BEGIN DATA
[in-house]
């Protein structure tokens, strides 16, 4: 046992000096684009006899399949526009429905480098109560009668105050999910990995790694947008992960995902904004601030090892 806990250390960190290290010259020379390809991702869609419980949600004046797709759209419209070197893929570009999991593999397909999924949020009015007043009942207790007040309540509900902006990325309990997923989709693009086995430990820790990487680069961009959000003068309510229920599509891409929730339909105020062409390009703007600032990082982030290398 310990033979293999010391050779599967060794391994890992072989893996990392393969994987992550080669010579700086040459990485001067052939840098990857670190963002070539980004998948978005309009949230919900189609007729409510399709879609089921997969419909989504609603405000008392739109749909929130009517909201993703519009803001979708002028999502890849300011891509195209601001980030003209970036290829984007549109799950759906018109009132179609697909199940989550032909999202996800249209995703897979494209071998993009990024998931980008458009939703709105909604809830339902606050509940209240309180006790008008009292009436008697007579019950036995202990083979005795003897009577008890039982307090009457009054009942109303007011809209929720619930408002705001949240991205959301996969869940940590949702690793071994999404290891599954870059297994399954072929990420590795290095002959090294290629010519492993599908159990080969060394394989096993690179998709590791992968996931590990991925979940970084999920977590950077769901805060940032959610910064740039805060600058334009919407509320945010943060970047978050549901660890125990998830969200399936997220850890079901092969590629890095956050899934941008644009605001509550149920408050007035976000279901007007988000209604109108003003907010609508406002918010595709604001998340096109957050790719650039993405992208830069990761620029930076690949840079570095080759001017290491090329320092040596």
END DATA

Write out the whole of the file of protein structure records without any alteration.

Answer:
[in-house]
């Protein structure tokens, strides 16, 4: 046992000096684009006899399949526009429905480098109560009668105050999910990995790694947008992960995902904004601030090892 806990250390960190290290010259020379390809991702869609419980949600004046797709759209419209070197893929570009999991593999397909999924949020009015007043009942207790007040309540509900902006990325309990997923989709693009086995430990820790990487680069961009959000003068309510229920599509891409929730339909105020062409390009703007600032990082982030290398 310990033979293999010391050779599967060794391994890992072989893996990392393969994987992550080669010579700086040459990485001067052939840098990857670190963002070539980004998948978005309009949230919900189609007729409510399709879609089921997969419909989504609603405000008392739109749909929130009517909201993703519009803001979708002028999502890849300011891509195209601001980030003209970036290829984007549109799950759906018109009132179609697909199940989550032909999202996800249209995703897979494209071998993009990024998931980008458009939703709105909604809830339902606050509940209240309180006790008008009292009436008697007579019950036995202990083979005795003897009577008890039982307090009457009054009942109303007011809209929720619930408002705001949240991205959301996969869940940590949702690793071994999404290891599954870059297994399954072929990420590795290095002959090294290629010519492993599908159990080969060394394989096993690179998709590791992968996931590990991925979940970084999920977590950077769901805060940032959610910064740039805060600058334009919407509320945010943060970047978050549901660890125990998830969200399936997220850890079901092969590629890095956050899934941008644009605001509550149920408050007035976000279901007007988000209604109108003003907010609508406002918010595709604001998340096109957050790719650039993405992208830069990761620029930076690949840079570095080759001017290491090329320092040596």